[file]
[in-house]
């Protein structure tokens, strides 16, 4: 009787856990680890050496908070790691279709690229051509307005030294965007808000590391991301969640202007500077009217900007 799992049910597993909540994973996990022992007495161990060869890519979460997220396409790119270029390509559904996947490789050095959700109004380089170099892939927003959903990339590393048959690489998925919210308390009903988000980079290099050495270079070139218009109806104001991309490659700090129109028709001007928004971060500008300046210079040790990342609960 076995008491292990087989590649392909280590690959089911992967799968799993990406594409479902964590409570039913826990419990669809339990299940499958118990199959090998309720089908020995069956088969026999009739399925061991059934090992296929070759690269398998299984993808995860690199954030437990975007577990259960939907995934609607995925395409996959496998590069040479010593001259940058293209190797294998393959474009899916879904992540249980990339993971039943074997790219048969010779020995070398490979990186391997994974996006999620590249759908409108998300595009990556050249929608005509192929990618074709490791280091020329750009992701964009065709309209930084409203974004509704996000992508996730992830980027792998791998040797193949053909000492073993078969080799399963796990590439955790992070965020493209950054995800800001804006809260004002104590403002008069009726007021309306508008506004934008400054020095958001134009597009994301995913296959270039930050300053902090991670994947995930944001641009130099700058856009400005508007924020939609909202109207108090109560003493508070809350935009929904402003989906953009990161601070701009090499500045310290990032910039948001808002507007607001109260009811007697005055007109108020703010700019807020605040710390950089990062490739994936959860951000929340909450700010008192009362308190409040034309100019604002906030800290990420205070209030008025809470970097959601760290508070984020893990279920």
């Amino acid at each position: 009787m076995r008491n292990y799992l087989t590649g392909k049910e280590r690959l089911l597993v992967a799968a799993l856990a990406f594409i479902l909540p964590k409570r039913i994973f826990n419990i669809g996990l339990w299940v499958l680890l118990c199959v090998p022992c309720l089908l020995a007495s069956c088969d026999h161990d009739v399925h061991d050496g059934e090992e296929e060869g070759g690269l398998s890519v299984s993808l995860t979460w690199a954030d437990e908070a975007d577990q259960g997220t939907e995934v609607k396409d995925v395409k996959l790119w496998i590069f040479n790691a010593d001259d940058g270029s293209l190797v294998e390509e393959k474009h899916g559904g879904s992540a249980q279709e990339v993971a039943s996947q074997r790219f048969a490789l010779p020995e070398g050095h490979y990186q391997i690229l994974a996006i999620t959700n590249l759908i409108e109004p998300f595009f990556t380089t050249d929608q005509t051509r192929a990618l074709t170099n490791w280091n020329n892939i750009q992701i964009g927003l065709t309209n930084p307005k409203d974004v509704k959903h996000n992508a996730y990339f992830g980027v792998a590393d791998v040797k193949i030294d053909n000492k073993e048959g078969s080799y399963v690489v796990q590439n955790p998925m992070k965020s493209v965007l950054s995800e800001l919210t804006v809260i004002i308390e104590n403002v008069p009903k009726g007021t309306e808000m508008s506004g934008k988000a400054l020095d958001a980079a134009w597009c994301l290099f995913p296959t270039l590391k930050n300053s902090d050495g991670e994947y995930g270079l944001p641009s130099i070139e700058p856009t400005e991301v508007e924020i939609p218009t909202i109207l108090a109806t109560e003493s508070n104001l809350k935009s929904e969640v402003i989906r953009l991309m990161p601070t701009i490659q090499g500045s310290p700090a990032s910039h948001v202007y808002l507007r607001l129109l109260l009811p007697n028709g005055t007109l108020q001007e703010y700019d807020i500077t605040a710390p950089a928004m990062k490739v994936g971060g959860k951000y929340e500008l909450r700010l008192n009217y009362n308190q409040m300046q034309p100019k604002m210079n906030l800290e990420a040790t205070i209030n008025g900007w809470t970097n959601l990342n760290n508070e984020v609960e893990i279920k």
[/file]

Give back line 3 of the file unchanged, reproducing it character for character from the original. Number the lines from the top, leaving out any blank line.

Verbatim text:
């Amino acid at each position: 009787m076995r008491n292990y799992l087989t590649g392909k049910e280590r690959l089911l597993v992967a799968a799993l856990a990406f594409i479902l909540p964590k409570r039913i994973f826990n419990i669809g996990l339990w299940v499958l680890l118990c199959v090998p022992c309720l089908l020995a007495s069956c088969d026999h161990d009739v399925h061991d050496g059934e090992e296929e060869g070759g690269l398998s890519v299984s993808l995860t979460w690199a954030d437990e908070a975007d577990q259960g997220t939907e995934v609607k396409d995925v395409k996959l790119w496998i590069f040479n790691a010593d001259d940058g270029s293209l190797v294998e390509e393959k474009h899916g559904g879904s992540a249980q279709e990339v993971a039943s996947q074997r790219f048969a490789l010779p020995e070398g050095h490979y990186q391997i690229l994974a996006i999620t959700n590249l759908i409108e109004p998300f595009f990556t380089t050249d929608q005509t051509r192929a990618l074709t170099n490791w280091n020329n892939i750009q992701i964009g927003l065709t309209n930084p307005k409203d974004v509704k959903h996000n992508a996730y990339f992830g980027v792998a590393d791998v040797k193949i030294d053909n000492k073993e048959g078969s080799y399963v690489v796990q590439n955790p998925m992070k965020s493209v965007l950054s995800e800001l919210t804006v809260i004002i308390e104590n403002v008069p009903k009726g007021t309306e808000m508008s506004g934008k988000a400054l020095d958001a980079a134009w597009c994301l290099f995913p296959t270039l590391k930050n300053s902090d050495g991670e994947y995930g270079l944001p641009s130099i070139e700058p856009t400005e991301v508007e924020i939609p218009t909202i109207l108090a109806t109560e003493s508070n104001l809350k935009s929904e969640v402003i989906r953009l991309m990161p601070t701009i490659q090499g500045s310290p700090a990032s910039h948001v202007y808002l507007r607001l129109l109260l009811p007697n028709g005055t007109l108020q001007e703010y700019d807020i500077t605040a710390p950089a928004m990062k490739v994936g971060g959860k951000y929340e500008l909450r700010l008192n009217y009362n308190q409040m300046q034309p100019k604002m210079n906030l800290e990420a040790t205070i209030n008025g900007w809470t970097n959601l990342n760290n508070e984020v609960e893990i279920k």